In partnership with Shell Foundation, Deutsche establishes the Carbon Initiative for Community Impact to provide financing to assist climate entrepreneurs involved in carbon reduction with the registrations needed to trade carbon credits.

Energy intermediary:
The New York City Energy Efficiency Corporation is created through the efforts of the City of New York, the National Resources Defense Council and Deutsche Bank as a new energy efficiency financial intermediary. Its mission-driven business model is to catalyze financing for private building owners to complete energy efficiency retrofits.

2010 | $2,038m*

Eye care for the poor:
In partnership with the International Agency for the Prevention of Blindness and nonprofit organization Ashoka, Deutsche Bank launches the Eye Fund to expand eye care services to the poor in developing countries.

Housing and economic development in Haiti:
Deutsche Bank raises $5.8 million in donations to help Haiti recover from its devastating earthquake. The bank concentrates on housing production and economic development, and pioneers the Haiti Entrepreneur House to combine asset building and income generation for the country’s emerging middle class.

2009 | $1,734m*

Energy efficiency:
Deutsche and the Community Preservation Corporation launch the Neighborhood Energy Loan Program to raise private sector capital to fund energy efficiency retrofits in New York City.

2008 | $1,705m*

Protection for microfinance clients:
A turning point in the development of the microfinance industry, the Pocantico Declaration leads to the first formal set of principles to protect the rights of microfinance clients. Hundreds of microfinance institutions, investors, networks and associations sign up to these principles, which are now embedded in the Smart Campaign.

2007 | $1,453m*

First rating:
Deutsche launches VG Microfinance Invest, the first microfinance fund to be rated by Fitch. It provides subordinated debt finance to mature microfinance institutions globally and helps facilitate organizational transformations.

Supportive housing:
The bank's Supportive Housing Acquisition and Rehabilitation Effort (DB SHARE) assists developers of supportive housing through grants and loans, resulting in development of 19 buildings providing permanent housing for 2,300 vulnerable New Yorkers.

2006 | $1,351m*

Tsunami relief:
Deutsche raises $10 million for tsunami relief and distributes $1.8 million to self-employed entrepreneurs in affected countries through microcredit.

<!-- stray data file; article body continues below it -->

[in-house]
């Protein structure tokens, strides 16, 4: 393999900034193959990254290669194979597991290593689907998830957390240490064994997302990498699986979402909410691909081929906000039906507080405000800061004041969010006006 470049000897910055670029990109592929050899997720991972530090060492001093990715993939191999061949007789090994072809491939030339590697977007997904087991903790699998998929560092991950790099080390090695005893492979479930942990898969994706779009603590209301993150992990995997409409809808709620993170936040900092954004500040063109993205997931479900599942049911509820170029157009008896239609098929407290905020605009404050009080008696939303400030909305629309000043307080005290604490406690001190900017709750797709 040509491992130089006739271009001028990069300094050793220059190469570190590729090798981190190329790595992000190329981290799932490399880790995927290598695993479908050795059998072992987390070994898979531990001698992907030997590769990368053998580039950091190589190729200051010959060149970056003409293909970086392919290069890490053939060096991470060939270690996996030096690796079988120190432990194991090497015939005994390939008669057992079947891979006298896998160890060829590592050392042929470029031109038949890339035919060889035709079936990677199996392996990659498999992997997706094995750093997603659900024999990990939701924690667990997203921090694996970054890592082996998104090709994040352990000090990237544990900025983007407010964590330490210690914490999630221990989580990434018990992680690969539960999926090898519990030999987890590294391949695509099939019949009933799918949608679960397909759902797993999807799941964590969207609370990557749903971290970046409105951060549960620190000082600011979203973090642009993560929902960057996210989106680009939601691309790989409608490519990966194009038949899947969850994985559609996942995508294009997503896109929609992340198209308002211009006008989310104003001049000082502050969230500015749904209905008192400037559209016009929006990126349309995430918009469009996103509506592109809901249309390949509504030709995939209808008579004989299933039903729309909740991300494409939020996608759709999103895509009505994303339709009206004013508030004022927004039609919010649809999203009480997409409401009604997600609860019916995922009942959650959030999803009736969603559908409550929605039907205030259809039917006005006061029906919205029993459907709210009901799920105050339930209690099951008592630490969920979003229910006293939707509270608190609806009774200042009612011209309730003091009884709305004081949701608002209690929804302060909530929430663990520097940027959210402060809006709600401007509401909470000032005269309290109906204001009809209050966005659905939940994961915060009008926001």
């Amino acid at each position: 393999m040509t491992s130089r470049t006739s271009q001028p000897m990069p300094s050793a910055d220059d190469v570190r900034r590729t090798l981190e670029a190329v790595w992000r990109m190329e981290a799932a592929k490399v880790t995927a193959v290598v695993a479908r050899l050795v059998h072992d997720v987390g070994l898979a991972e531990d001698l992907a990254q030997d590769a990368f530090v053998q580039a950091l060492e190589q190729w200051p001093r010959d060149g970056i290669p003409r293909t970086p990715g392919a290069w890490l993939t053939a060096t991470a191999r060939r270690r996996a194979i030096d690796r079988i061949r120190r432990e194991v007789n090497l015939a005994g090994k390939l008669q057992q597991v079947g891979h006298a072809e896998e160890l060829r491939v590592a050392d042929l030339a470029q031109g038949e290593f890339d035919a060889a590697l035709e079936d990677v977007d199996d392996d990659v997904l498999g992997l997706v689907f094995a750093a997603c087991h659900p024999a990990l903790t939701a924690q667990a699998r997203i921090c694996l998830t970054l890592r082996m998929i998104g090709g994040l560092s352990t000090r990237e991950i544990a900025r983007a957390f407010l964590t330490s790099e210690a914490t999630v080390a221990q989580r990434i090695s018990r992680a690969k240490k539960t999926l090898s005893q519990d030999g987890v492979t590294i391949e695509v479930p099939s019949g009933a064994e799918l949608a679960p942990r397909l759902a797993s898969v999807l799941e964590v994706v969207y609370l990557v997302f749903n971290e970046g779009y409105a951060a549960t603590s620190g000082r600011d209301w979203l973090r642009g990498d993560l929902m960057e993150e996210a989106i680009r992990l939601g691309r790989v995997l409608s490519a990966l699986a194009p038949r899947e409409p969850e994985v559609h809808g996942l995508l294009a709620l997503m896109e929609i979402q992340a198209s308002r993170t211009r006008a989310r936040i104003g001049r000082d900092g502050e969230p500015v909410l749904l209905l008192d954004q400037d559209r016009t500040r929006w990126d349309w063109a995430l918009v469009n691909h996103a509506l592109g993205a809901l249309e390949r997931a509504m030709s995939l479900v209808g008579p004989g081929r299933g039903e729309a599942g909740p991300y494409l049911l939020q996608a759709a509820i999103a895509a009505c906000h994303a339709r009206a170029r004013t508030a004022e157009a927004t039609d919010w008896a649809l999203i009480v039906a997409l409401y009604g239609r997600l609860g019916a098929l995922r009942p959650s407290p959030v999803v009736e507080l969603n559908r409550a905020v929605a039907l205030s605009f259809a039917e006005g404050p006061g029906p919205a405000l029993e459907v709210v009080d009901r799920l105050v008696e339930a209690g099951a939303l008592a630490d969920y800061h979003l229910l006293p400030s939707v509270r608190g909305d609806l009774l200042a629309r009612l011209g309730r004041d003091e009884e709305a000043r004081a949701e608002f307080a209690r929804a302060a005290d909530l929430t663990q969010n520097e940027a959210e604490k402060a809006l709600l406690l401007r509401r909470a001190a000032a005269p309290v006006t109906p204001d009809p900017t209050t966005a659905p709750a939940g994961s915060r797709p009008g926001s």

2005 | $1,079m*

Rebuilding post Katrina:
The donation of a day’s trading fees by the bank raises $1.8 million to assist Gulf Coast communities to rebuild post Hurricane Katrina. Concessionary loans re-boot the devastated small-scale fishing industry and finance the construction of replacement housing.

Global commercial microfinance consortium:
The largest fund of its kind at launch, the Global Commercial Microfinance Consortium is the first commercial fund to provide microfinance institutions with financing in local currency, and the first to attract institutional investors.

2002 | $878m*

Arts as a tool for economic development:
Recognizing the potential of arts and culture as a tool for economic development and community revitalization, the bank’s Arts and Enterprise program directs new investment into neighborhoods where cultural institutions are driving vibrancy and growth.

2000 | $807m*

Working capital:
With the fourth round of its Working Capital program, Deutsche provides $2.3 million in grants and 0% interest loans to community development organizations, catalyzing affordable housing development and other social ventures in Harlem, Chinatown, Central Queens, South Brooklyn and other neighborhoods.

1997 | $430m*

First global microfinance fund:
Deutsche Bank becomes the first global commercial bank to establish a microfinance fund. The Deutsche Bank Microcredit Development Fund is capitalized with resources from the bank’s clients and its own resources and jump-starts the flow of private capital to microfinance institutions. With small loans, the entrepreneurial poor in the developing world can start and grow small businesses.

Catalytic capital:
Deutsche establishes the New Initiatives Fund, using philanthropic resources to create a source of high-risk, low-cost and patient catalytic capital to finance social enterprises in the US and throughout the developing world. The fund meets the growing demand for capital from social enterprises that fall between donor support and commercial investment.

1996 | $430m*

New businesses in the neighborhood:
The Neighborhood Franchise Project by Deutsche Bank in partnership with the Ford Foundation supports new businesses in emerging neighborhoods. Combining debt and technical assistance, the project offers local residents the chance to realize their entrepreneurial dreams.

1993 | $182m*

Home ownership opportunities:
Closing Assistance Support for Homeowners (CASH) is established by Deutsche Bank to create home ownership opportunities for moderate-income families within underserved communities. The consortium, including philanthropic foundations and commercial lenders, provides more than 400 loans to support first-time homebuyers.

Foreign bank financing:
Global Resources for Affordable Neighborhood Development (GRAND) is a Deutsche-led foreign bank financing consortium organized to provide capital for the building of affordable housing. The consortium finances production of more than 2,500 homes in 23 developments throughout New York’s five boroughs.

1990 | $85m*

Community Development Finance Group:
The Community Development Finance Group is established by Deutsche Bank as a platform to direct financing to disadvantaged communities within the United States. Reinvestment activities focus on affordable housing and economic development, with a dedicated effort to partner with nonprofit community development corporations.